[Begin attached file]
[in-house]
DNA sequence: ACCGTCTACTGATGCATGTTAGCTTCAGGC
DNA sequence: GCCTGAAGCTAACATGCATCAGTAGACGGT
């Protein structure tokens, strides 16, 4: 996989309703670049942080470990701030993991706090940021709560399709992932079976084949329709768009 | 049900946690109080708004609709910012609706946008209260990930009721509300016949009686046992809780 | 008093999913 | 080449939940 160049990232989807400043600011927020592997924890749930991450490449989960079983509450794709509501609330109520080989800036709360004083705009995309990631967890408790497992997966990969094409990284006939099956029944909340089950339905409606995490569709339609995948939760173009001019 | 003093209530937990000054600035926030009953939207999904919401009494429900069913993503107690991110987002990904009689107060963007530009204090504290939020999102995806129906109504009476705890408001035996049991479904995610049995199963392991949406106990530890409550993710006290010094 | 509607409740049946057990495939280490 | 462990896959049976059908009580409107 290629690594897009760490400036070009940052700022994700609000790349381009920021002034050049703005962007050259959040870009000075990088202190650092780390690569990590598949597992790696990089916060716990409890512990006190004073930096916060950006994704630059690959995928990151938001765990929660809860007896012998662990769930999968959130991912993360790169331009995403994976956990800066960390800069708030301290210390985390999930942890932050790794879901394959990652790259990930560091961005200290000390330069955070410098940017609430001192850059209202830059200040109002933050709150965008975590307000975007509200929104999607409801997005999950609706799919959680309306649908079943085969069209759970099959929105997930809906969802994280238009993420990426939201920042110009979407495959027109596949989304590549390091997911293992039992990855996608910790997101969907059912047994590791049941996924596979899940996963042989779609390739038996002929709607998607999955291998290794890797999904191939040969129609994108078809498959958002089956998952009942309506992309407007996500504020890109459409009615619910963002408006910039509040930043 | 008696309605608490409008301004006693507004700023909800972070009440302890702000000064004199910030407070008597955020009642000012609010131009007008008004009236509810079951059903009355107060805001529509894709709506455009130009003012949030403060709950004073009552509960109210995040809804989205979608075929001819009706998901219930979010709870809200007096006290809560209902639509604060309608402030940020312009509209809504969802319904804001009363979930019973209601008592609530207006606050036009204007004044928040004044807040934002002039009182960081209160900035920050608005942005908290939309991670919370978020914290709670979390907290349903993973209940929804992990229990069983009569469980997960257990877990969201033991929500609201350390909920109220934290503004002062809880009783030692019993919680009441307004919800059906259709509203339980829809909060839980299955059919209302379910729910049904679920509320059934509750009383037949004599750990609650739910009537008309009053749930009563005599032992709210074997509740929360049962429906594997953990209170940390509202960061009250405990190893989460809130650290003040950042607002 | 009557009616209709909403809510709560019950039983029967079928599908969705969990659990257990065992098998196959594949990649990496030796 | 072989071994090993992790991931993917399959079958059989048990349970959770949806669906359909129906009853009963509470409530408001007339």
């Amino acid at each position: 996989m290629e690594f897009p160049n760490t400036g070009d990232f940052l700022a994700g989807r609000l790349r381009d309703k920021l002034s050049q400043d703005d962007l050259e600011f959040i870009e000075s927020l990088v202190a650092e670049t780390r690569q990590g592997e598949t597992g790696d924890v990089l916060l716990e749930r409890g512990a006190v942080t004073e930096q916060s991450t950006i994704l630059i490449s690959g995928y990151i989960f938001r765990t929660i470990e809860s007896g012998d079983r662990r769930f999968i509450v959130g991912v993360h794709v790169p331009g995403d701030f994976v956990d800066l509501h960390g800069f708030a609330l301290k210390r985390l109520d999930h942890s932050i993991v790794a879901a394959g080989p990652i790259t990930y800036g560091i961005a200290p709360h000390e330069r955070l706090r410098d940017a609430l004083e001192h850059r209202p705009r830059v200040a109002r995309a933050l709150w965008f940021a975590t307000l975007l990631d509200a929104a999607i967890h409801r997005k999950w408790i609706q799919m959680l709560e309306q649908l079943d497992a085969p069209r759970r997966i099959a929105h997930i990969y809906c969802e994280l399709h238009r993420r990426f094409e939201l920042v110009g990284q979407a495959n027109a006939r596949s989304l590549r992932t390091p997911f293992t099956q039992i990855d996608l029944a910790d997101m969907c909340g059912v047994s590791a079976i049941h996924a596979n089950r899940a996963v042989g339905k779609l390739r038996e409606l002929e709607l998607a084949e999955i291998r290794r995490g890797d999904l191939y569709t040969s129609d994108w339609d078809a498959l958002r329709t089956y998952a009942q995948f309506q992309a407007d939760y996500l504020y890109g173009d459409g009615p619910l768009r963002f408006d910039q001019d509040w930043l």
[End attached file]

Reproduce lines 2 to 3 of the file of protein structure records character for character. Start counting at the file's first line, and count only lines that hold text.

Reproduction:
DNA sequence: ACCGTCTACTGATGCATGTTAGCTTCAGGC
DNA sequence: GCCTGAAGCTAACATGCATCAGTAGACGGT